When my friend and well-known teacher trainer Carmine Rodi sent me an email asking if I wanted to take an all expenses paid trip to the hills of Italian Umbria for a one-week intensive course on storytelling and social change, I thought he was joking.
“Well obviously I do, but that’s not real,” I had said.
“Of course it is!” He said with his easy Italian lilt.
He sent me a link, and Bob’s your uncle, it was real.
Carmine is a trainer with the Erasmus + program, an EU initiative serving mostly educators, but really anyone interested in professionally developing themselves. This session was entitled Narratives for Social Action, and for one week myself and 15 other education professionals from Wales to Egypt lived summer camp style with each other in an old school building in the quaint village of Sermugnano that has been used for this very purpose for the past 12 years.
Each day was filled with workshops, discussions, and activities relating to narratives and storytelling with the aim of enabling us to better share our messages with our students, and ultimately, the world.
The week started out a bit…different than I expected. Instead of diving straight into discussing the nuances of teaching and the ways in which we disseminate our messages, we talked about Joseph Campbell’s Hero’s Journey. Carmine (who is also a very talented comedian) lead a joke writing workshop. We had a guest speaker—who didn’t speak English—do clowning workshops with us, teasing out the lofty concepts of comedy and tragedy and how they impact us on an emotional level. We played with masks and walked in circles pretending to be ancient Italian women with massive bosoms trying to seduce one another with our eyes.
Where on earth was this going?
Exactly where it needed to.
If the first half of the week was filling the space with chaos, then the second half was honing it. Carmine and his colleagues expertly wove the seemingly haphazard into absolute cohesion. The group took what they learned about archetypes and story structure and applied it to marketing messages in politics, business, and their own lives. It became clear that people all over the world were united in their love of story, and the messages that really stick are the ones that feed that need.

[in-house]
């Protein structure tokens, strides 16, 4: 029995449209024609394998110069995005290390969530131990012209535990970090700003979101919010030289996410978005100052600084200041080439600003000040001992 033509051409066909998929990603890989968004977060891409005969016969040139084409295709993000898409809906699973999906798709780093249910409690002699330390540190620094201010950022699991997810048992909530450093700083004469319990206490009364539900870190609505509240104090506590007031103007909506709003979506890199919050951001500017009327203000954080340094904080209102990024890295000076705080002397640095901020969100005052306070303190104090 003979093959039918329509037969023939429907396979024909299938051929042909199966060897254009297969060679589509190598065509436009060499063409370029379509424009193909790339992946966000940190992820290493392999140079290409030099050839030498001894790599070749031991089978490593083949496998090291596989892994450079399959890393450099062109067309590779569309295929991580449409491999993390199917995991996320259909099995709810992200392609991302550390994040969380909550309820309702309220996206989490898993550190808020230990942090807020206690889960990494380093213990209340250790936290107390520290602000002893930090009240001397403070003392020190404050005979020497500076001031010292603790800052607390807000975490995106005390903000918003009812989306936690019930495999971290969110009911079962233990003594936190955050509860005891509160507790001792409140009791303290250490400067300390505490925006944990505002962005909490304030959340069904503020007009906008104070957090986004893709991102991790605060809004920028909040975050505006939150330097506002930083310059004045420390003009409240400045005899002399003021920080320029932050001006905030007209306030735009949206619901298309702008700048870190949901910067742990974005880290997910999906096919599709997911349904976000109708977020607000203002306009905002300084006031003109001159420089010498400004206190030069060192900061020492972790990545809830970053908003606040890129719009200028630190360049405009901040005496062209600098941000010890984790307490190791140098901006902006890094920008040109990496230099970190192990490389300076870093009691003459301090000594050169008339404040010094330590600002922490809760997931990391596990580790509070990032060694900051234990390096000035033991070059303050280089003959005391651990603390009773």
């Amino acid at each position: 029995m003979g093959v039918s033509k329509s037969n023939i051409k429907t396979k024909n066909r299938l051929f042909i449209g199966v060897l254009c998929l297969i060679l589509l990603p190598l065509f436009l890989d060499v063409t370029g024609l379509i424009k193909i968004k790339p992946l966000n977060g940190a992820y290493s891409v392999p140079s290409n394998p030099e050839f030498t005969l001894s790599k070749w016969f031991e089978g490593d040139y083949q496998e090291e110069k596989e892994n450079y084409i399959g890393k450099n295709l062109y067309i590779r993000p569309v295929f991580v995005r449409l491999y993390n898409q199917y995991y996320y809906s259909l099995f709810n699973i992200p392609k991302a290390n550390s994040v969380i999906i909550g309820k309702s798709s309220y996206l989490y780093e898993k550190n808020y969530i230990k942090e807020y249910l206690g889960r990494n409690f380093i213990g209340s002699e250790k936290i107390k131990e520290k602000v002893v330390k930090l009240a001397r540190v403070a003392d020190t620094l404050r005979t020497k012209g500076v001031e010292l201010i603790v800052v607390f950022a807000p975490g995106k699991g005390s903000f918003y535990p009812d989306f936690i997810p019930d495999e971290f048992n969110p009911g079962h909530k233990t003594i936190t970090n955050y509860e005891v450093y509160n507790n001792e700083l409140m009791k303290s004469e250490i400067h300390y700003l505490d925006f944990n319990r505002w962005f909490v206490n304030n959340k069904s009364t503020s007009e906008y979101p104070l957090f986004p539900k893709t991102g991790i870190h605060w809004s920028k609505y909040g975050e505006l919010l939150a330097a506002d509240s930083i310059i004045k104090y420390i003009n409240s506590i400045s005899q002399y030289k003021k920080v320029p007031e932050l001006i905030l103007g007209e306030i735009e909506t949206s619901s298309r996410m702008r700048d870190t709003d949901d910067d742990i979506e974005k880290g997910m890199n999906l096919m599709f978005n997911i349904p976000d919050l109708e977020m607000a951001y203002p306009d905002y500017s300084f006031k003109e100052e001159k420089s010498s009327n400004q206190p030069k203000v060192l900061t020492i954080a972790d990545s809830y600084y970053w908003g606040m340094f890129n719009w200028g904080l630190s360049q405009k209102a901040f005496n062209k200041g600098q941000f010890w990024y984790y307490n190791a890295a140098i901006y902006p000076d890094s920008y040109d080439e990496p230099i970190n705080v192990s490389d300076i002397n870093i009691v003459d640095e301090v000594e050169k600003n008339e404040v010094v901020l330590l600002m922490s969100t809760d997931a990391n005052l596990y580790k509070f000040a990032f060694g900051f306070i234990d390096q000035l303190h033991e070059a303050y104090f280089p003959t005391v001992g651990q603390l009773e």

Theory turned into practice and with plenty of time for reflection and personal work, we meditated as groups and individuals on how we can better forward our message to those who could benefit from it most using the ancient art of storytelling. The final day was ours to share our best practices, and being a group of teachers, we had plenty of our own material to fill the hours. The closing ceremony saw emotional speeches about what we’d learned and how we’ve changed.
The work itself was only half of the benefit for me. The real treasure of this program—and any development program—is the people you meet. Never before had I been privileged to spend so much uninterrupted time with brilliant people so passionate about making the world a better place. As a freelancer, I often feel isolated and unsupported, but this week in Italy reminded me that there are others out there ready to help you develop yourself, and in this case, totally for free!
People aren’t meant to work alone, and we need each other in order to grow. The Erasmus+ program understands this fundamental need for cooperation and immersion, and provides a litany of beneficial courses not only for educators. Topics of seminars include soft skills for presenters, keeping yourself healthy in a stressful environment, and youth work, just to name a few. If you decide to come along, you’ll not only learn more than any online module could teach you, you’ll have fun doing it. So, click here to browse the programs, and maybe see you on the next trip! :)